Planned Parenthood Whistleblower Appeals Ruling Dismissing Fraud Lawsuit

State   |   Steven Ertelt   |   Jan 1, 2009   |   9:00AM   |   WASHINGTON, DC

Planned Parenthood Whistleblower Appeals Ruling Dismissing Fraud Lawsuit

by Steven Ertelt Editor
January 15
, 2009

Sacramento, CA ( — A former vice president of a Planned Parenthood abortion business affiliate in California has filed an appeal of a judge’s ruling dismissing his lawsuit. P. Victor Gonzalez says the abortion business fired him because he raised concerns about illegal practices of overcharging the state.

The former Planned Parenthood official filed a lawsuit in March 2008 against affiliates in California saying they overcharged the state hundreds of millions of dollars on birth control.

Gonzalez says his own internal audit estimates that Planned Parenthood overcharged California taxpayers for purchasing birth control by at least $180 million.

He was the vice president of finance and administration for Planned Parenthood of Los Angles and, according to a Los Angeles Times report, the overbilling began in the late 1990s.

While other public health facilities and private facilities charged the state between $8 and $9 for a cycle of birth control pills, Planned Parenthood charged almost $12. The Planned Parenthood charge to the California government was several times more than it paid for the drugs originally.

Gonzalez alleges that other California-based Planned Parenthood affiliates and Planned Parenthood Affiliates of California knowingly engaged in a scheme to defraud state and federal taxpayers by deliberately over-billing the Medi-Cal program.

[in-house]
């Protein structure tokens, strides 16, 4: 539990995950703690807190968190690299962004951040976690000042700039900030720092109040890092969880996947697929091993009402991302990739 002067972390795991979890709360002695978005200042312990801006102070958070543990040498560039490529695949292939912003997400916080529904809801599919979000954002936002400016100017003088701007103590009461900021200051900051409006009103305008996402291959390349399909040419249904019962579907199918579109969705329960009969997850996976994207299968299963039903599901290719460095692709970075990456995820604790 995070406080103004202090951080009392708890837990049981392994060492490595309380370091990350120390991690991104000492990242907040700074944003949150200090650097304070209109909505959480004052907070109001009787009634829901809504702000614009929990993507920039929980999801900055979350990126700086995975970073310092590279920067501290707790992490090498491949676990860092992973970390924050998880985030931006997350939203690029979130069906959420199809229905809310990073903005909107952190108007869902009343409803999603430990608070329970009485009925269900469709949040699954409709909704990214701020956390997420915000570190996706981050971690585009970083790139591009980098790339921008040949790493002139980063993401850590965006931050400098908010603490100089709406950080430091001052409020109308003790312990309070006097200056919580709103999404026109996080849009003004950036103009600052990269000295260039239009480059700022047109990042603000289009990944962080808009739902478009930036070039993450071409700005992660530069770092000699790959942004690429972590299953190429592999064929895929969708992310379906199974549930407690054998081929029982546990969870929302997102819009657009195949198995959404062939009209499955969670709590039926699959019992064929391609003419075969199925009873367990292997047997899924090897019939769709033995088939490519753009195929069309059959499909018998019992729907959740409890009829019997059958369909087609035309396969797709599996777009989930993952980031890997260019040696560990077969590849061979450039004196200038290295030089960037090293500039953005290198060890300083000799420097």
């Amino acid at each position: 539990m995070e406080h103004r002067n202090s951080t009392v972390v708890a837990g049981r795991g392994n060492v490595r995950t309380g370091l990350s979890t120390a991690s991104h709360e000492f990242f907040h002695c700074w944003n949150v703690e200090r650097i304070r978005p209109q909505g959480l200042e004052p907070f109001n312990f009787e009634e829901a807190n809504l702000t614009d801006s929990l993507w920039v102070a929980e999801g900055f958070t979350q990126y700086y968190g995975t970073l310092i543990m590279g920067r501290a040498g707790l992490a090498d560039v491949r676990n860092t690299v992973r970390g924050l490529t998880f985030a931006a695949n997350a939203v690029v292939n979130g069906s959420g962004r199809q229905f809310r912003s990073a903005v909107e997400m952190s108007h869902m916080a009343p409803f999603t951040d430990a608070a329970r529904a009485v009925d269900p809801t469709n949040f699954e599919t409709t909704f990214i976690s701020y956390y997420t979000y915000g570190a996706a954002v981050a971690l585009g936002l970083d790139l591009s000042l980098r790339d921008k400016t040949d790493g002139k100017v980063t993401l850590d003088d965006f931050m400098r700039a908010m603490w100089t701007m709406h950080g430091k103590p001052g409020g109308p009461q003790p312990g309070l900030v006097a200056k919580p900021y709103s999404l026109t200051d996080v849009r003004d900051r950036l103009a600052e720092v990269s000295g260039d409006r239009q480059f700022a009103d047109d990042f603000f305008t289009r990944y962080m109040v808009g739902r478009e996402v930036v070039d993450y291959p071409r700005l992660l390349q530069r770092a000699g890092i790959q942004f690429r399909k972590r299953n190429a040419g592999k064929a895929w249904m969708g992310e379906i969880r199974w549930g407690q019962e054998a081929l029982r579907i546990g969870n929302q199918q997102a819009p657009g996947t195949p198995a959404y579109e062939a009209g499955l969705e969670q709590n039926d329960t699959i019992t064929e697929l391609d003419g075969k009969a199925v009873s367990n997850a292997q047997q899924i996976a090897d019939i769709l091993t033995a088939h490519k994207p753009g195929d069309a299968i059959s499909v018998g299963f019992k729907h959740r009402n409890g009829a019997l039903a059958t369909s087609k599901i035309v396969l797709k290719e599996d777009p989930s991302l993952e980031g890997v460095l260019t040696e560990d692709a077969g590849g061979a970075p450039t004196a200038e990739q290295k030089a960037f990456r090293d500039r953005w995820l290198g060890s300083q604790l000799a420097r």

According to the California Catholic Daily newspaper, attorneys for Gonzales filed papers on January 5 with the Ninth U.S. Circuit Court of Appeals. They are appealing a decision by Judge A. Howard Matz dismissing Gonzalez’s suit.

Matz’s decision came in October and he ruled that Gonzalez did not qualify as a whistleblower under federal law because he was not the "original source" of the data exposing the fraud. As a result, he said his court lacked jurisdiction in the suit.

The Planned Parenthood overbilling occurred until state Sen. Hannah-Beth Jackson of Santa Barbara sponsored legislation allowing Planned Parenthood to charge more based on concerns the abortion business presented her that it would suffer financial problems without it.
However, altering the statute didn’t address the billing practices prior to it and a 2003 state audit found at least $5.2 million in overbilling in 2003 alone from just one of the nine California Planned Parenthood affiliates.

Gonzalez’s attorney Jack Schuler says Medi-Cal officials first noticed the problems in 1997 and that Planned Parenthood received two separate letters at that time pointing out the problems.

However, state officials now say Planned Parenthood was given conflicting information on billing practices. They say Planned Parenthood does not need to repay the millions it overcharged state taxpayers.

Still, Gonzalez wants the abortion business to be held accountable for firing him abruptly on March 9, 2004 for doing his job and pointing out that it was breaking the law.

“The complaint documents what we believe is evidence of extensive, organized fraud by Planned Parenthood in California,” Schuler said in a statement about the appeal, according to the newspaper.

"A previously buried and ignored California Department of Health Services 2004 Audit, which found more than $5 million in egregious over-billing in two years by the San Diego/Riverside Planned Parenthood affiliate, is an extraordinary indictment against Planned Parenthood," he said.

He concluded: "Here is the ultimate Hollywood movie set facade of a corporation that poses as charitable while grossly over-billing government programs funded to service the needy, not the greedy.”

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